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2548. A moving party without the ultimate burden of persuasion at trial has both the initial burden of production and the ultimate burden of persuasion on a motion for summary judgment. Nissan Fire & Marine Ins. Co. v. Fritz Cos., 210 F.3d 1099, 1102 (9th Cir.2000). The burden initially falls upon the moving party to identify for the court those "portions of the materials on file that it believes demonstrate the absence of any genuine issue of material fact." T.W. Elec. Serv., Inc. v. Pac. Elec. Contractors Ass'n, 809 F.2d 626, 630 (9th Cir.1987) (citing Celotex Corp., 477 U.S. at 323, 106 S.Ct. 2548).

Once the moving party has carried its burden under Rule 56, the nonmoving party "must set forth specific facts showing that there is a genuine issue for trial" and may not rely on the mere allegations in the pleadings. Porter, 419 F.3d at 891 (quoting Anderson v. Liberty Lobby, Inc., 477 U.S. 242, 256, 106 S.Ct. 2505, 91 L.Ed.2d 202 (1986)). In setting forth "specific facts," the nonmoving party may not meet its burden on a summary judgment motion by making general references to evidence without page or line numbers. S. Cal. Gas Co. v. City of Santa Ana, 336 F.3d 885, 889 (9th Cir.2003); Local Rule 56.1(f) ("When resolving motions for summary judgment, the court shall...

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7 practice notes
  • Powell v. Cnty. of Humboldt, A137238
    • United States
    • California Court of Appeals
    • January 16, 2014
    ...whether government imposition of the exaction would be a taking.”); Kamaole Pointe Development LP v. County of Maui (D.Hawaii 2008) 573 F.Supp.2d 1354, 1365 (“the first inquiry under the Nollan/ Dolan standard is whether the government's exaction effects a taking”); Iowa Assur. Corp. v. Cit......
  • Bridge Aina Le'a, LLC v. State, CIVIL NO. 11–00414 SOM/BMK
    • United States
    • United States District Courts. 9th Circuit. United States District Court (Hawaii)
    • August 25, 2015
    ...unconstitutional conditions, but any such claim is a takings claim under a different name. See Kamaole Pointe Dev. LP v. Cnty. of Maui, 573 F.Supp.2d 1354, 1366 (D.Haw.2008) ("[I]t is clear that Plaintiffs' unconstitutional conditions argument, relying as it does on Nollan/Dolan, can o......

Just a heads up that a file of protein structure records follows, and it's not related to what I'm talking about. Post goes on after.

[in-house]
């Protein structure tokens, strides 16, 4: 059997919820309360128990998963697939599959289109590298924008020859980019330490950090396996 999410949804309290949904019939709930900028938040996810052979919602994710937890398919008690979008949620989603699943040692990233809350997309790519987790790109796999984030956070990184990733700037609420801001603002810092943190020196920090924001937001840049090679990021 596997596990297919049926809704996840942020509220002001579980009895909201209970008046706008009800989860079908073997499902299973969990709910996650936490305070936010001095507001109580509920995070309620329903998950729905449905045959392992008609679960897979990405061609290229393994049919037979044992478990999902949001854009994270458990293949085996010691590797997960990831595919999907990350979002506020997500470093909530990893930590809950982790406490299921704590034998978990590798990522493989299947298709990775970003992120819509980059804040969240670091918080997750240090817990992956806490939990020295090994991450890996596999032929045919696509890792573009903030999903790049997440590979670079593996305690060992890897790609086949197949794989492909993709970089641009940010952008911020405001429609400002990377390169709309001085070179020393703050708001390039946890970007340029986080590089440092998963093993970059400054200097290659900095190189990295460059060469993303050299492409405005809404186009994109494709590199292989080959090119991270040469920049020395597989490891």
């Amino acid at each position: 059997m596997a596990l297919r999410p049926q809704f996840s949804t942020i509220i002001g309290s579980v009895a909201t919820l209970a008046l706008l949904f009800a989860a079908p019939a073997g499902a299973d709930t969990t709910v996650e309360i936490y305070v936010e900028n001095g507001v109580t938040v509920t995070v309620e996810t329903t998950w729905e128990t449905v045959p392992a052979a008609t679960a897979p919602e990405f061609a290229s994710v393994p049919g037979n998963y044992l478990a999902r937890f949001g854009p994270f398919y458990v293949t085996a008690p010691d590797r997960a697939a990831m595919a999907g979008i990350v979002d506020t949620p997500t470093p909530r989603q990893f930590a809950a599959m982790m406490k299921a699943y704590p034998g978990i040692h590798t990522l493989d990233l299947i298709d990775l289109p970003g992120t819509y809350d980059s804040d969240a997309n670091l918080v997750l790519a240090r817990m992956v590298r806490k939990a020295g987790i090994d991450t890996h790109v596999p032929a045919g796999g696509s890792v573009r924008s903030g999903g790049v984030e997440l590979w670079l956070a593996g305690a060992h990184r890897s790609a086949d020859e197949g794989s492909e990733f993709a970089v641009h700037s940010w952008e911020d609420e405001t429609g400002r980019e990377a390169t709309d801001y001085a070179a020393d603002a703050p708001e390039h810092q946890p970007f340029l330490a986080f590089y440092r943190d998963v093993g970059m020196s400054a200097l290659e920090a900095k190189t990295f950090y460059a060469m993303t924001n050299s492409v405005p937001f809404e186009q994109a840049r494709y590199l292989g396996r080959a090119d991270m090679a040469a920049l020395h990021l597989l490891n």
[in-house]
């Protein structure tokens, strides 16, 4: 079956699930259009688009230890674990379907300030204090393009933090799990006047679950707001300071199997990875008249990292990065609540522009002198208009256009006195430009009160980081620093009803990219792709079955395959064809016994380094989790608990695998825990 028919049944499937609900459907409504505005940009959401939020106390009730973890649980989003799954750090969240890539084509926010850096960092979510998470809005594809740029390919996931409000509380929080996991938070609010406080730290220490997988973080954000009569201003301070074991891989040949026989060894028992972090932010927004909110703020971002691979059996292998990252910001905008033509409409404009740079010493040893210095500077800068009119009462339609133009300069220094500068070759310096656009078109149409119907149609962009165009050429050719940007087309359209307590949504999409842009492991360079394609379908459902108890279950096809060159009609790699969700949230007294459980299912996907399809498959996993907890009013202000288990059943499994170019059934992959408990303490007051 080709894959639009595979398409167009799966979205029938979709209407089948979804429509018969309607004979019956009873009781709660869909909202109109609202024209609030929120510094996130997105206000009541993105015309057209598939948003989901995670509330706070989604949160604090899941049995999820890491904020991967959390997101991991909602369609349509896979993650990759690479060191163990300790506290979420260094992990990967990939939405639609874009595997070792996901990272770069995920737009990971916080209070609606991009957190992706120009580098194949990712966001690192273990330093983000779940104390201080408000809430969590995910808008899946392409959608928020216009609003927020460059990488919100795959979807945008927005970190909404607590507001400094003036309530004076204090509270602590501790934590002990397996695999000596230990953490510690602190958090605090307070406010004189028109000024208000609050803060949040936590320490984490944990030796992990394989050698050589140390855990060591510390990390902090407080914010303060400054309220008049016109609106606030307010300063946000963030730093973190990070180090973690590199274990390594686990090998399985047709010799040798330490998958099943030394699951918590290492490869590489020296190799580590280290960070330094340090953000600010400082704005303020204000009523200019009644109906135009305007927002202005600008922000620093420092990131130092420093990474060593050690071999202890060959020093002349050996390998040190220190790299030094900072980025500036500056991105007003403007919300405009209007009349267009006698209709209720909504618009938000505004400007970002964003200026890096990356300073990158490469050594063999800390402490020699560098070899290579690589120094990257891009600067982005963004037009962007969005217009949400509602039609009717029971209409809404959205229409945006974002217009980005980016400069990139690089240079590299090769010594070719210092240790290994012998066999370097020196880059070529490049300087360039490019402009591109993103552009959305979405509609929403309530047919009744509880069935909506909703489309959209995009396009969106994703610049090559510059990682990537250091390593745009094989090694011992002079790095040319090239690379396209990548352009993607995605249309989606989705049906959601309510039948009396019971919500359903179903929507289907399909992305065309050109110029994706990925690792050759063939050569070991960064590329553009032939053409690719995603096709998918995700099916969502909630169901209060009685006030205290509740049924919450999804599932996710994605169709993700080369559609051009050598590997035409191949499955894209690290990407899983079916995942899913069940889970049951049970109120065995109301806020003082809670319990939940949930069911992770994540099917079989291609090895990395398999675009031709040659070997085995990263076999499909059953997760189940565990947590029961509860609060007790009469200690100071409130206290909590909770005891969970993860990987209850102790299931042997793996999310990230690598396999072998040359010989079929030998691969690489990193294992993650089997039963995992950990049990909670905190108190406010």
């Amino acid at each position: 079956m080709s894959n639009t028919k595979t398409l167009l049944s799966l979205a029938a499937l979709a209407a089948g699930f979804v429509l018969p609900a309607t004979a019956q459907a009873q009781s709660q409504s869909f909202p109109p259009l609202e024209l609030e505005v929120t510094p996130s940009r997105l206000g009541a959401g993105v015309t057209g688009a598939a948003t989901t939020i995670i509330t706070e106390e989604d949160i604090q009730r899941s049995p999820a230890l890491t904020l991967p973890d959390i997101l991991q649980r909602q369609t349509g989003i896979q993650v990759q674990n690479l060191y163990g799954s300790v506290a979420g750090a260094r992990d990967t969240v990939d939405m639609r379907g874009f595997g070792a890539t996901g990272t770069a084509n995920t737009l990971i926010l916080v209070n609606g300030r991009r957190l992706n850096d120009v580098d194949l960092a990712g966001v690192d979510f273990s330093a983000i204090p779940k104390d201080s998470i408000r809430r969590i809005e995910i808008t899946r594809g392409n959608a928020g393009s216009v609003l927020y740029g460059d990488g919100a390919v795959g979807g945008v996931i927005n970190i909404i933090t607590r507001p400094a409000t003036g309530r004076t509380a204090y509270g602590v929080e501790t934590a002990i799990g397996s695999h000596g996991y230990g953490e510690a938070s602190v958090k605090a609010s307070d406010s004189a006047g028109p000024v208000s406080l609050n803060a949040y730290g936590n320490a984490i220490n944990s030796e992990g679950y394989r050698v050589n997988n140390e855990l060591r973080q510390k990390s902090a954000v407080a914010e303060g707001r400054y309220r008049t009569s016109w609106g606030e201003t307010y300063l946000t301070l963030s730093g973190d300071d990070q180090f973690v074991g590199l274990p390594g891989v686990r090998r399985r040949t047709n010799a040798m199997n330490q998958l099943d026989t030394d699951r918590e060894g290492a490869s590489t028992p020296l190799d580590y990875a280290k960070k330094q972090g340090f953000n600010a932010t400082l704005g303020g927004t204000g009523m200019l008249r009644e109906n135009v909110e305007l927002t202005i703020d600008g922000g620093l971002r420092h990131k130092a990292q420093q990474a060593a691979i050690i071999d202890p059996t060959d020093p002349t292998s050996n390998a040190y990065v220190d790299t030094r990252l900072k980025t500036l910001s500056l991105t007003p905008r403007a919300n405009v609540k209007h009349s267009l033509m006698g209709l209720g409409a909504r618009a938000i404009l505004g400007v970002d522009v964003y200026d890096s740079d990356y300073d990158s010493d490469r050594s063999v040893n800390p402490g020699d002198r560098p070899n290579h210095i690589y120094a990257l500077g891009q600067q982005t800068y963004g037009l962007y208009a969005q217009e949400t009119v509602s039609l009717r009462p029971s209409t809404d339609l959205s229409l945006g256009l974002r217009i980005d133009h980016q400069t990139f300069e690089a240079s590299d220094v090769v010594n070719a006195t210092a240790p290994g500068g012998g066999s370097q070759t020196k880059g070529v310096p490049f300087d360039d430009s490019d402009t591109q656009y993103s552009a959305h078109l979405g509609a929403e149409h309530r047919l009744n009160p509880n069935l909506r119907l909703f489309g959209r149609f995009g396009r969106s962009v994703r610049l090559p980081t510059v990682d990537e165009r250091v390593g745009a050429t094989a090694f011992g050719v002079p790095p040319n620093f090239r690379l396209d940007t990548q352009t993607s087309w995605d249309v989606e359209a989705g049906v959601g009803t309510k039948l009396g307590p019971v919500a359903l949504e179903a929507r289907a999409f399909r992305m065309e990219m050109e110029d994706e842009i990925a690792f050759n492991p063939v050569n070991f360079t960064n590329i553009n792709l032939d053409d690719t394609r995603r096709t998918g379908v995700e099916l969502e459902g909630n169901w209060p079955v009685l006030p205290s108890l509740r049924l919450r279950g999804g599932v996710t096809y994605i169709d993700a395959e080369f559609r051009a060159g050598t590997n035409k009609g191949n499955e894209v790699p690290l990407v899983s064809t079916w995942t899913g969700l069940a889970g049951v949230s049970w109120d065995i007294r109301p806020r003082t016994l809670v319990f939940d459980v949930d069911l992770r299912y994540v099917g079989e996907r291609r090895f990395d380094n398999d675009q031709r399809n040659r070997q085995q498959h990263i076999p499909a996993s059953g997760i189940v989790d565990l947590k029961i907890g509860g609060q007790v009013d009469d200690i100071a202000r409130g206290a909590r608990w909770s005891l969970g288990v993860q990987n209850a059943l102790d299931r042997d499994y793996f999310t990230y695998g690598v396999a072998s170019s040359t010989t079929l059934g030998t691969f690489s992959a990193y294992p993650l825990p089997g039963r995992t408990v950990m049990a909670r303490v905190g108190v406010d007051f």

• ACTION APARTMENT Ass'n v. CITY of SANTA MONICA, No. B201176.
    • United States
    • California Court of Appeals
    • May 18, 2009
    ...takings test-does not require us to disturb any of our prior holdings.”]; Kamaole Pointe Development LP v. Hokama (D. Hawaii 2008) 573 F.Supp.2d 1354, 1369, 2008 WL 2622819 [“In abrogating the ‘substantially advances' formula for takings purposes, the Court emphasized that it was not distur......
  • Bridge Aina Le'A, LLC v. Haw. Land United Statese Comm'n, CIVIL NO. 11-00414 SOM/BMK
    • United States
    • United States District Courts. 9th Circuit. United States District Court (Hawaii)
    • August 25, 2015
    ...conditions, but any such claim isPage 31a takings claim under a different name. See Kamaole Pointe Dev. LP v. Cnty. of Maui, 573 F. Supp. 2d 1354, 1366 (D. Haw. 2008) ("[I]t is clear that Plaintiffs' unconstitutional conditions argument, relying as it does on Nollan/Dolan, can only be ......
  • Request a trial to view additional results
7 cases
  • Powell v. Cnty. of Humboldt, A137238
    • United States
    • California Court of Appeals
    • January 16, 2014
    ...whether government imposition of the exaction would be a taking.”); Kamaole Pointe Development LP v. County of Maui (D.Hawaii 2008) 573 F.Supp.2d 1354, 1365 (“the first inquiry under the Nollan/ Dolan standard is whether the government's exaction effects a taking”); Iowa Assur. Corp. v. Cit......
  • Bridge Aina Le'a, LLC v. State, CIVIL NO. 11–00414 SOM/BMK
    • United States
    • United States District Courts. 9th Circuit. United States District Court (Hawaii)
    • August 25, 2015
    ...unconstitutional conditions, but any such claim is a takings claim under a different name. See Kamaole Pointe Dev. LP v. Cnty. of Maui, 573 F.Supp.2d 1354, 1366 (D.Haw.2008) ("[I]t is clear that Plaintiffs' unconstitutional conditions argument, relying as it does on Nollan/Dolan, can only b......
  • ACTION APARTMENT Ass'n v. CITY of SANTA MONICA, No. B201176.
    • United States
    • California Court of Appeals
    • May 18, 2009
    ...takings test-does not require us to disturb any of our prior holdings.”]; Kamaole Pointe Development LP v. Hokama (D. Hawaii 2008) 573 F.Supp.2d 1354, 1369, 2008 WL 2622819 [“In abrogating the ‘substantially advances' formula for takings purposes, the Court emphasized that it was not distur......
  • Bridge Aina Le'A, LLC v. Haw. Land United Statese Comm'n, CIVIL NO. 11-00414 SOM/BMK
    • United States
    • United States District Courts. 9th Circuit. United States District Court (Hawaii)
    • August 25, 2015
    ...conditions, but any such claim isPage 31a takings claim under a different name. See Kamaole Pointe Dev. LP v. Cnty. of Maui, 573 F. Supp. 2d 1354, 1366 (D. Haw. 2008) ("[I]t is clear that Plaintiffs' unconstitutional conditions argument, relying as it does on Nollan/Dolan, can only be class......
  • Request a trial to view additional results